Skift Take

Air France sees the growth opportunity in Malaysia and elsewhere in Asia, and it also sees that building cooperation doesn't always require thinking in traditional terms of alliances.

It is no secret that the action in the airline industry is taking place in Asia.

By just looking at passenger growth rates in Asia, it is clear that Asian airlines are doing relatively better than their global peers.

Population growth in Asia is the highest and so is economic growth. Furthermore, businesses in Asia are booming and hence the attraction for global airlines to get a slice of that action.

It is therefore no coincidence that Air France decided to take a bite at the pie when it landed on Malaysian soil on Tuesday after a 20-year absence.

For a start, Air France will begin with three weekly flights into Malaysia and may increase them should the demand rise.

It may even change from the B777 that it now operates to a A380, which is what Malaysia Airlines (MAS) deploys on the KL-Paris route.

“There is big potential for us here. We are targeting Malaysian tourists and businessmen to use our aircraft and we are pretty optimistic about that, otherwise we would not have opened the route, considering that we also have daily flights to Bangkok and Singapore,” Air France chairman and chief executive officer Alexandre de Juniac says.

He is looking at loads of over 80 per cent for his three weekly flights and that is what MAS is enjoying with its A380. That load is also shared by Air France’s sister airline KLM on its KL-Amsterdam flights. Air France is not alone in returning to Malaysia. Just two days ago, Turkish Airlines returned after a decade’s absence. Turkish Airlines will fly three times weekly between Istanbul and Kuala Lumpur. And in a week’s time, Philippine Airlines too will return after a decade’s absence.

The move by Philippine Airlines indicates that they too want to partake in the vibrancy of Asia and the sentiment is not lost on British Airways which is rumoured to be returning to KL International Airport before 2015.

“Nowadays the Asean area with Malaysia, Indonesia, Thailand and Singapore represent a major opportunity for businesses, so we need to cover more of it,” he says.

The rising affluence

The International Air Transport Association (IATA) says demand for air travel continues to rise on economic optimism and improved business confidence. Much of the growth is concentrated in emerging markets especially in Asia. Europe continues to be a laggard.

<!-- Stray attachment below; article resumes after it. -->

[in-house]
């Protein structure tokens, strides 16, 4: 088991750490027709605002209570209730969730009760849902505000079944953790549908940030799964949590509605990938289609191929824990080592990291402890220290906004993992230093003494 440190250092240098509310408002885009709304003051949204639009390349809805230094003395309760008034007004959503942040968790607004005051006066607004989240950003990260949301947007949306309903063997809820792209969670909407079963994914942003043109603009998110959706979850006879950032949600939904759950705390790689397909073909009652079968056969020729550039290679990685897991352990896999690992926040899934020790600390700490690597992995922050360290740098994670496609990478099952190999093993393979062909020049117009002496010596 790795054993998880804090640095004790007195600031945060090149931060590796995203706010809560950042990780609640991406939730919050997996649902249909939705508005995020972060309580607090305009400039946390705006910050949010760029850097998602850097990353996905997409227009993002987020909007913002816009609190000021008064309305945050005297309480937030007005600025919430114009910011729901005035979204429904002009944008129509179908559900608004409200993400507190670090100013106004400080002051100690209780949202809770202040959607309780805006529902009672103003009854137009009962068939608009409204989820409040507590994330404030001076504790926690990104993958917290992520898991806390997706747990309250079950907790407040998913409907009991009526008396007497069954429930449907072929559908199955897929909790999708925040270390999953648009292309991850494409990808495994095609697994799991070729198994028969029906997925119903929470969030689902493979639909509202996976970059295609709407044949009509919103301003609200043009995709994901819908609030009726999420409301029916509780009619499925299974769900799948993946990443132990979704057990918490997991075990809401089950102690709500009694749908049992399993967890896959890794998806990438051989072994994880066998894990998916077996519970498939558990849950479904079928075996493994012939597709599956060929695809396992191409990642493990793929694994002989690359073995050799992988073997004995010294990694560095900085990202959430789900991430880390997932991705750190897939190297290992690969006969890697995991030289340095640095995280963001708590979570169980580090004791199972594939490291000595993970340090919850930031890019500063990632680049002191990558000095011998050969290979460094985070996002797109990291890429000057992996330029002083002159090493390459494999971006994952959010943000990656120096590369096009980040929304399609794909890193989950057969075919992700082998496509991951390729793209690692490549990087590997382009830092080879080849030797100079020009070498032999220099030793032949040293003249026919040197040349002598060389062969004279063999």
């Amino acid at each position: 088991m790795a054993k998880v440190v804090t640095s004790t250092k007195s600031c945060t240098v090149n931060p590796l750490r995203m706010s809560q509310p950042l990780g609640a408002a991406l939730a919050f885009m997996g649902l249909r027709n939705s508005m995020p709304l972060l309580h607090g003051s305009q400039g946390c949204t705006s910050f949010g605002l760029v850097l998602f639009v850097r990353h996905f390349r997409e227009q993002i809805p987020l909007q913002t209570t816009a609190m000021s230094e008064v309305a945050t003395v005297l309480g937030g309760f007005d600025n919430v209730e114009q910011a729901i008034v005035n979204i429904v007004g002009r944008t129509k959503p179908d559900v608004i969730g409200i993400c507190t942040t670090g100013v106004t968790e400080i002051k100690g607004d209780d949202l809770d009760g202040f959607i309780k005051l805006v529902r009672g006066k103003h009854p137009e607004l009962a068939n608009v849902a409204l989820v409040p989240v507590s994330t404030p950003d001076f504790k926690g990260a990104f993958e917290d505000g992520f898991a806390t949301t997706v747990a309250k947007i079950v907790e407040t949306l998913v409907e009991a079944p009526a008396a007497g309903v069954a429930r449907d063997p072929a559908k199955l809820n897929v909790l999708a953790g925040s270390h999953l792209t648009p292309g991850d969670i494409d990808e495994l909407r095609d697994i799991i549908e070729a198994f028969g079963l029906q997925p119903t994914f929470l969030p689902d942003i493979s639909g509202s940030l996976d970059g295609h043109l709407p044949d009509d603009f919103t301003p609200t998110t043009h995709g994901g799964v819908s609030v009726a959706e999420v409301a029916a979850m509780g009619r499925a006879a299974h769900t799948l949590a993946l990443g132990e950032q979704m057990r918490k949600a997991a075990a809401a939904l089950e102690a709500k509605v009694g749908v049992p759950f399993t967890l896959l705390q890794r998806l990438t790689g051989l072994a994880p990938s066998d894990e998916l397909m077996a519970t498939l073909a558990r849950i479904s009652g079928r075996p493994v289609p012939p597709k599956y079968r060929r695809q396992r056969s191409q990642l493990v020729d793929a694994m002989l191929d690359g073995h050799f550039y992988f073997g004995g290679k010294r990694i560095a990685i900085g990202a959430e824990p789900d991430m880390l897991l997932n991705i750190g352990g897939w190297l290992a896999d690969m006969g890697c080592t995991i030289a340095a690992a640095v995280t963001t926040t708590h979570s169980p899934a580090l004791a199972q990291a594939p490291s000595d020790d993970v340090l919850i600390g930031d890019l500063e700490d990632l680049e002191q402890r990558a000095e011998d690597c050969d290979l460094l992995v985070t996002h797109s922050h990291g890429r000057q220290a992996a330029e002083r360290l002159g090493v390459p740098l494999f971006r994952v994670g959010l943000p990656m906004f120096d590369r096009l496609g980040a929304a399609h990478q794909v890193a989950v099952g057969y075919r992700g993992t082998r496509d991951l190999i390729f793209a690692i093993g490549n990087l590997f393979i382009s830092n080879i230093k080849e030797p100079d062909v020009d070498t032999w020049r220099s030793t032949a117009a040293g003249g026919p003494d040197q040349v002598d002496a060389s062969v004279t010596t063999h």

Air France chairman and chief executive officer Alexandre de Juniac. IATA estimates that by 2014, Asia Pacific will account for 30 per cent of all passengers. Of the 800 million new passengers who will fly by then, 360 million of them, or almost half, will be in Asia Pacific. China alone will account for 214 million passengers.

Asia is now the unchallenged leader in aviation, with 787 million journeys last year and if the present rate of increase continues, the one-billion passenger figure will be overtaken in 2015, said another report.

That explains why Europe’s biggest airlines are reassessing their long-haul alliances, particularly in Asia, as a growing number of emerging-market carriers are fighting hard to take a bigger share of Europe-Asia traffic.

De Juniac was candid when he said: “We are here for the margins and traffic.”

But it is not just Asia, even the Asia Pacific region offers plenty of opportunities, especially for low-cost carriers and Asian airlines. Route connectivity is not as dense as Europe as there are many points in Asia and Australia which are not covered.

Demand for flights even drove Singapore Airlines (SIA) to increase its stake in Virgin Australia Holdings Ltd this week and Abu Dhabi’s Etihad Airway bought into India’s Jet Airways. The deal by SIA will intensify its challenge in the Australian market against dominant carrier Qantas Airways, whose new partner is Emirates, said a report.

Pricing pressure

With Air France and Turkish Airlines coming to Malaysia, the number of seats in the European sector will shoot up. Though the number of travellers will increase, so will competition.

MAS is already flying to five points in Europe London, Amsterdam, Paris, Istanbul and Frankfurt. Four European carriers, namely Air France, KLM, Turkish Airlines and Lufthansa offer connections into multiple cities in Europe from Asia.

Besides that, the Middle-East carriers are aggressively marketing European routes via a Middle East stop. Emirates is hugely popular in Australia as many like the 30 kg baggage offer even though it means sitting in Dubai airport for up to four hours to catch a connecting flight into Heathrow in UK.

In 2011, KL, Singapore and Bangkok offered 15 million seats to Europe and back, and last year the numbers fell to 14.2 million, and they are lower at 14 million this year. In contrast the seats offered by the Middle Eastern carriers to Europe is on the rise, from 8 million in 2011 to 9.5 million in 2013.

Lesser seats are offered by carriers out of Singapore and Bangkok to Europe but the seats offered from KL have increased from 1.8 million in 2011 to 1.9 million in 2013.

CAPA Centre for Aviation analyst Brendan Sobie believes the arrival of Air France is good for KL International Airport. It boosts competition to Europe, which is positive after AirAsia X dropped Europe including Paris last year. But that also means more competition for MAS.

Competition will intensify for the airlines as they vie for the customers even though the pie is getting bigger as more Asians take to the skies.

Competition is already intensifying when it comes to ticket prices. A return all inclusive airfare to London is between 3,000 and 4,000 ringgit (US$989.98-1,319.98) but some airlines offer tickets at 2,800 ringgit depending on the season. Air France is offering an all-in fare of 3,626 ringgit for a standard economy round-trip from KL to Paris and 11,333 ringgit for business class. It also offers premium economy seats (the in-between business and economy) at 5,777 ringgit.